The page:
The Art of Printmaking
The act of printing has always seemed to me a miracle, just such a miracle as the growing up of a tiny seed of grain to an ear—an everyday miracle, even the greater because it happens every day. One drawing is sown on the stone or the etching plate, and a harvest is reaped from it.
–Vincent van Gogh
In an age when information is copied and shared instantaneously, it is easy to forget that the reproduction and distribution of an artwork, document, or idea was once viewed as miraculous. Printmaking developed as a medium to meet this most human of desires: to document and communicate images and ideas, and disperse them to regions far beyond their origin. A print is created by incising an image into a matrix—a metal plate, a block of wood or a stone—inking the image, and then running it through a press onto a piece of paper. By repeating this process, multiple impressions of the same image can be produced. Before cameras, copy machines and scanners, the reproducibility of prints allowed thinkers and artists to disseminate their work, and over time prints became an art form in their own right.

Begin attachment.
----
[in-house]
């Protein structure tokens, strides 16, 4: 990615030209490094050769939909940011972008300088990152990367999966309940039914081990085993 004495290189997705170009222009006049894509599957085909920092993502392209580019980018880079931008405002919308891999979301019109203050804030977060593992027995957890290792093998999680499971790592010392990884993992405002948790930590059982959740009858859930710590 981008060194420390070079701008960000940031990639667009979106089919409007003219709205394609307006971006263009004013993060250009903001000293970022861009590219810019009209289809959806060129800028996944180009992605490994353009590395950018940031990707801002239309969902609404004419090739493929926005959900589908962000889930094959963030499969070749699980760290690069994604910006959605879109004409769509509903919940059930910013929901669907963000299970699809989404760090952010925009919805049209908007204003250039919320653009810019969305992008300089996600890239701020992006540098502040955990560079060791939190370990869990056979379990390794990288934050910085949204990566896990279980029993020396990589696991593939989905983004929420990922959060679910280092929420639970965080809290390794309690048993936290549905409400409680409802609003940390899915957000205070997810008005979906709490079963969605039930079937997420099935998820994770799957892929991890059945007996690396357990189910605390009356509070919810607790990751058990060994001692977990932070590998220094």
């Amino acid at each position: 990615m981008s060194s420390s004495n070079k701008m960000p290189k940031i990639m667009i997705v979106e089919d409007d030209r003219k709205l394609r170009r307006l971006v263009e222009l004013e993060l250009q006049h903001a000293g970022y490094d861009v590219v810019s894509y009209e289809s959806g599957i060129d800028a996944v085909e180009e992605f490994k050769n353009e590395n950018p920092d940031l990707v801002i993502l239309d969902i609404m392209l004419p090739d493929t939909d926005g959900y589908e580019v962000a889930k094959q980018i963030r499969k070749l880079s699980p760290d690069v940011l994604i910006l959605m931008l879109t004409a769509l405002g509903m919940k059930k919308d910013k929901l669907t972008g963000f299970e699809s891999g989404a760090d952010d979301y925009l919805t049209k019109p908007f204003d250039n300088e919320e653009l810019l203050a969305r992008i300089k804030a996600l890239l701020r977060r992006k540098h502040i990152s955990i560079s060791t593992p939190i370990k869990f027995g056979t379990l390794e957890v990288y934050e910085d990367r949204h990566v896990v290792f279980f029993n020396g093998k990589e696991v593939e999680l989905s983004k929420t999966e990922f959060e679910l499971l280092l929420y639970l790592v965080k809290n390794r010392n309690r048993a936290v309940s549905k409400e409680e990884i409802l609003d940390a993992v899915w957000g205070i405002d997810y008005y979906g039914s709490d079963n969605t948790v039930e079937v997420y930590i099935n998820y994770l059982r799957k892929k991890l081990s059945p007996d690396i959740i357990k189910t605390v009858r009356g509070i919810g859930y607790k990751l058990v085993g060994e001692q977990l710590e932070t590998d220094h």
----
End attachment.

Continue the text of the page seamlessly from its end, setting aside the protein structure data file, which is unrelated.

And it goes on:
Read more on The Art Genome Project’s new Art.sy page!